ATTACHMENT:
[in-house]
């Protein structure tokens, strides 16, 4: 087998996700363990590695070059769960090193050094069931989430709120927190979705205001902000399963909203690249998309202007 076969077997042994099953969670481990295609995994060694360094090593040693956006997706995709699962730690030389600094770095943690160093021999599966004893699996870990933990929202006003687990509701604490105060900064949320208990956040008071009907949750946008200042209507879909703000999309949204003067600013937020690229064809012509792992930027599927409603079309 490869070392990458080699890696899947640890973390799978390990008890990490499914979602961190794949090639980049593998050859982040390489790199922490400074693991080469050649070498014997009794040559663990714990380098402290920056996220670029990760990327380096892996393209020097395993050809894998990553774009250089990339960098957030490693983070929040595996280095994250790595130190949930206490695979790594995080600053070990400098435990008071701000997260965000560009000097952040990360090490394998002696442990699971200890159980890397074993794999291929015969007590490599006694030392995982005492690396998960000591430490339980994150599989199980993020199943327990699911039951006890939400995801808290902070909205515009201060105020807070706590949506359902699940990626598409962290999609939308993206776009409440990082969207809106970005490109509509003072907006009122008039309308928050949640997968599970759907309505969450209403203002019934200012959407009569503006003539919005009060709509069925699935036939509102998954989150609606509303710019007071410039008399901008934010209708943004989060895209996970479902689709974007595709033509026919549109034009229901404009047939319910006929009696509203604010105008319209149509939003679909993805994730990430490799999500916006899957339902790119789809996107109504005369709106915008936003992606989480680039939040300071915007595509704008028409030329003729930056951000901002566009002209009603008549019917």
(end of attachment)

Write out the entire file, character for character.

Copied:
[in-house]
């Protein structure tokens, strides 16, 4: 087998996700363990590695070059769960090193050094069931989430709120927190979705205001902000399963909203690249998309202007 076969077997042994099953969670481990295609995994060694360094090593040693956006997706995709699962730690030389600094770095943690160093021999599966004893699996870990933990929202006003687990509701604490105060900064949320208990956040008071009907949750946008200042209507879909703000999309949204003067600013937020690229064809012509792992930027599927409603079309 490869070392990458080699890696899947640890973390799978390990008890990490499914979602961190794949090639980049593998050859982040390489790199922490400074693991080469050649070498014997009794040559663990714990380098402290920056996220670029990760990327380096892996393209020097395993050809894998990553774009250089990339960098957030490693983070929040595996280095994250790595130190949930206490695979790594995080600053070990400098435990008071701000997260965000560009000097952040990360090490394998002696442990699971200890159980890397074993794999291929015969007590490599006694030392995982005492690396998960000591430490339980994150599989199980993020199943327990699911039951006890939400995801808290902070909205515009201060105020807070706590949506359902699940990626598409962290999609939308993206776009409440990082969207809106970005490109509509003072907006009122008039309308928050949640997968599970759907309505969450209403203002019934200012959407009569503006003539919005009060709509069925699935036939509102998954989150609606509303710019007071410039008399901008934010209708943004989060895209996970479902689709974007595709033509026919549109034009229901404009047939319910006929009696509203604010105008319209149509939003679909993805994730990430490799999500916006899957339902790119789809996107109504005369709106915008936003992606989480680039939040300071915007595509704008028409030329003729930056951000901002566009002209009603008549019917």